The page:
That goes back to the primary deficiency of "auto-titrating CPAP" machines. Left on their own, they allow unnecessary events. But used as a tool to home in on the optimal pressure, they work great. You've demonstrated that your numbers get better as you narrow the range around that "sweet spot". The logical conclusion of this narrowing would be straight CPAP at that setting. That's where I get my best results. (For the record, I don't "drink and sleep"; and I try to keep my other sleep patterns/conditions as consistent as possible.)

As others have said, you've done a GREAT job of explaining and documenting the process!

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Re: How to reduce your AHI's for OSA [good results]

Post by dave21 » Sat Mar 20, 2010 3:29 am

DreamDiver wrote:(Note: for those smarties out there, please help me correct this if it's wrong. Cheers.)
That's how I understand it too DreamDiver.
LinkC wrote:As others have said, you've done a GREAT job of explaining and documenting the process!
Thanks, hopefully this will be a good learning thread for many newbies to come!

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Re: How to reduce your AHI's for OSA [good results]

Post by JohnBFisher » Sat Mar 20, 2010 8:53 am

DreamDiver, that's a great diagram. I would only add one note. ( I don't know if I'm one those "smarties", all I can add is from my own experience and research. )

It's my understanding (from talking with sleep techs over the years) that - if time allows - once they find that "sweet spot" they will try a pressure that's 2 to 4cm H2O over that sweet spot. That way they know if you can tolerate a higher pressure, if it is needed. But due to potential problems with central apneas and aerophagia, most doctors will prescribe the least amount of pressure needed to address the problem.

Hope that helps.

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Re: How to reduce your AHI's for OSA [good results]

Post by dave21 » Sat Mar 20, 2010 10:13 am

This could be one of the main reasons why a lot of sleep doctors prefer fixed pressure machines over APAP's due to the pressure could run away and create more central apneas and aerophagia in some patients.

I guess that could be considered quite a major downside for APAP's if the machine isn't set up correctly over a fixed pressure machine requiring potentially more visits to the sleep doctor, closer monitoring when it's just easier to provide a fixed pressure and leave it at that in the sleep doctors mind.

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Re: How to reduce your AHI's for OSA [good results]

Post by Mammal » Tue Aug 31, 2010 5:32 am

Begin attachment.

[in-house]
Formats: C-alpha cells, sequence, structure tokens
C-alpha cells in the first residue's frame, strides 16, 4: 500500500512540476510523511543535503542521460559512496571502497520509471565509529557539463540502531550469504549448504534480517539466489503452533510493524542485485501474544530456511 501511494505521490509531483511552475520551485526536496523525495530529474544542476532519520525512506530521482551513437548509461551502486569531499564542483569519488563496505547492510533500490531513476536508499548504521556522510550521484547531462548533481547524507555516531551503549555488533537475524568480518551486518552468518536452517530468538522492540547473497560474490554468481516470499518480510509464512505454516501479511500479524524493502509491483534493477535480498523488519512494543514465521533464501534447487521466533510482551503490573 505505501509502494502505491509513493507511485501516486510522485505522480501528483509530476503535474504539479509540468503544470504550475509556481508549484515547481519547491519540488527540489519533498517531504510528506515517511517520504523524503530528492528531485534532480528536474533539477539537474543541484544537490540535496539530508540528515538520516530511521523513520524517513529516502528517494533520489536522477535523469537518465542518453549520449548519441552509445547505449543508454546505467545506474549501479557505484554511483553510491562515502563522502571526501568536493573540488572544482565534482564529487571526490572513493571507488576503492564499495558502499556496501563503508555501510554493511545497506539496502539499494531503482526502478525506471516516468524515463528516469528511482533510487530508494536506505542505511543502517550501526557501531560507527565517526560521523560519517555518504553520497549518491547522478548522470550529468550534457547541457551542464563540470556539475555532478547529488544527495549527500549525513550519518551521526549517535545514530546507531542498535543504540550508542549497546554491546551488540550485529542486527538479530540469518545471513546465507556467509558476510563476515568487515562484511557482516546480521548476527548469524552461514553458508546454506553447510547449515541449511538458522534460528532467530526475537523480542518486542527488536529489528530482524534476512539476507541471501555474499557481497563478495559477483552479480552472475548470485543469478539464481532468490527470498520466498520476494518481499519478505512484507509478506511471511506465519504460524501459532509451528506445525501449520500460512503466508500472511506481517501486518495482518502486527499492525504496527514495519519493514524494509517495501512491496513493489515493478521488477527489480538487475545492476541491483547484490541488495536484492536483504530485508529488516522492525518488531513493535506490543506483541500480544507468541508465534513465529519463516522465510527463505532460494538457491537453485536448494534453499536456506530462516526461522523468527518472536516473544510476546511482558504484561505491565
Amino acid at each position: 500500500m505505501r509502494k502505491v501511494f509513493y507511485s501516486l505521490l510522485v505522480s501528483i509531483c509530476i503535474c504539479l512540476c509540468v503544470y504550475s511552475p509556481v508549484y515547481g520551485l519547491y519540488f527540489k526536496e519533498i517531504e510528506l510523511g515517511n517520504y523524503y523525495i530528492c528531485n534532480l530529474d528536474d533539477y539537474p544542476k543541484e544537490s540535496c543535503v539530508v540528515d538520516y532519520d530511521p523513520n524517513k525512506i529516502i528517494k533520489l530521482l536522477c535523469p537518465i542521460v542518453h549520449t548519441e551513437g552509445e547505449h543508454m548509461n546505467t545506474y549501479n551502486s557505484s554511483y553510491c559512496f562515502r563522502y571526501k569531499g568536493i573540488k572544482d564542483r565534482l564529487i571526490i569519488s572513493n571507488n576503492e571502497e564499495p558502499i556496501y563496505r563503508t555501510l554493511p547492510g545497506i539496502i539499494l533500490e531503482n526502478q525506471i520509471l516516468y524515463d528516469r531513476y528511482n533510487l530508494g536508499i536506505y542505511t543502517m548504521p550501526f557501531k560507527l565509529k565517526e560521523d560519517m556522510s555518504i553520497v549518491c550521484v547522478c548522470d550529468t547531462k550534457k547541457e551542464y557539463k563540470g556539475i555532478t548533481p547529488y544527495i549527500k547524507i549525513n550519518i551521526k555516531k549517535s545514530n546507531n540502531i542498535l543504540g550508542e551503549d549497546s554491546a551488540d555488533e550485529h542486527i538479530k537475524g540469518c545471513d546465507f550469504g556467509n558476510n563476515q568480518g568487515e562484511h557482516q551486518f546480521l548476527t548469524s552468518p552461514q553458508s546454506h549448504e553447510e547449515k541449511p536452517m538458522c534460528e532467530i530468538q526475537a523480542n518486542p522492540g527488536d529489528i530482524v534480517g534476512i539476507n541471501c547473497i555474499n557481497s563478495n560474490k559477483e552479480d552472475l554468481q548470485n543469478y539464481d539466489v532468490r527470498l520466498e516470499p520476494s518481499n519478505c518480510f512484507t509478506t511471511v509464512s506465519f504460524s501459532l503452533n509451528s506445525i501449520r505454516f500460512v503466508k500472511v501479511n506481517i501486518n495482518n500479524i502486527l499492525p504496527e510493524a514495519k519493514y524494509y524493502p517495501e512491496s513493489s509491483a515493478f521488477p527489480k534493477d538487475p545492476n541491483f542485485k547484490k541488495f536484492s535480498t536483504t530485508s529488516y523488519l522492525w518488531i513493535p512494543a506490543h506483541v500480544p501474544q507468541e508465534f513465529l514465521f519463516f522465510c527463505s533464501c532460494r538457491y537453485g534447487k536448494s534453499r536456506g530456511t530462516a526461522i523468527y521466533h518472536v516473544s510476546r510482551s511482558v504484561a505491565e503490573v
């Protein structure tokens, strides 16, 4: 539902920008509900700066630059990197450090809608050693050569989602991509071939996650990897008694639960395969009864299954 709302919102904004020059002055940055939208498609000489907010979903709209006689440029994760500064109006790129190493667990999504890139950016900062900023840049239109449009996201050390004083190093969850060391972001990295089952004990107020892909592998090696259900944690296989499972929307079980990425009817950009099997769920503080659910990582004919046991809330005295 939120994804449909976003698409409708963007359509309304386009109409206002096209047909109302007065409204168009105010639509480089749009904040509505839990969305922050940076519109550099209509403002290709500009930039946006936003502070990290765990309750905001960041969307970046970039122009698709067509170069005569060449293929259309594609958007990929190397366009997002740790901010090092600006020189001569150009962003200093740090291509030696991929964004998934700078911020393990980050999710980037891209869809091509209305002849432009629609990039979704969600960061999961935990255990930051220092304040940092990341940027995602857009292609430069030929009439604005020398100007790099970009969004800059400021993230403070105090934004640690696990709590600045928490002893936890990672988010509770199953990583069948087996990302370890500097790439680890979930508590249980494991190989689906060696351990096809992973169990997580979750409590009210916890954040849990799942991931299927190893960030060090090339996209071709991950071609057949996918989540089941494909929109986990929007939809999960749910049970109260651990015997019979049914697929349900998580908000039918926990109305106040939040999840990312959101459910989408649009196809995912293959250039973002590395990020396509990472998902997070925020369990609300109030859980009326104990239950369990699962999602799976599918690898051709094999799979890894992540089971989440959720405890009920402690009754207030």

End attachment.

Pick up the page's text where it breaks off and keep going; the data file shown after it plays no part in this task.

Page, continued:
Dave,

Thank you for your incredible email. A few other forum members have suggested to me that my starting pressure of 4 is too low, considering my average pressure is 10.1. After reading your emails, I went and checked a week of data that was printed out for me a few weeks ago, and I studied it closely.
It seems that my apneas seem to happen when the pressure is at its lowest, ie around 4 -6.

I will be discussing this issue with my medical professional asap, because although my AHI has dropped from 33 to 2.5 after treatment, I want a AHI of ) !

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Re: How to reduce your AHI's for OSA [good results]

Post by detcord » Tue Aug 31, 2010 6:14 am

Just a quick question concerning the graph. For pressures of around 18 and up it says no point titrating this high. My pressure sits at 18.5 at the 90% range, and regularly runs into the 19 20 range. Could this still not be titrated?
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Re: How to reduce your AHI's for OSA [good results]

Post by puffer » Sat Sep 04, 2010 8:49 pm

Is it possible for me to change the pressure on my vantage s8 autoset? I was under the impression this coulod only be done by the RT.

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Re: How to reduce your AHI's for OSA [good results]

Post by rested gal » Sun Sep 05, 2010 1:07 am

Here ya go, puffer:

Brenda's post:
viewtopic.php?t=22776

My post:
viewtopic.php?p=226375#226375
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ALL LINKS by rested gal:
http://www.cpaptalk.com/viewtopic.php?t=17435

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Re: How to reduce your AHI's for OSA [good results]

Post by puffer » Sun Sep 05, 2010 11:02 am

Wow, that easy, thanks gal. I might lower my minimum pressure from a 6 to a 4, just to see if I could get a bit more out of my battery on camping trips. The thing is, I get the feeling that my machine is not really really ramping up that much. Does anyone know where I can still get a card reader and software for this machine. My local RTS are practically of no help to me at all.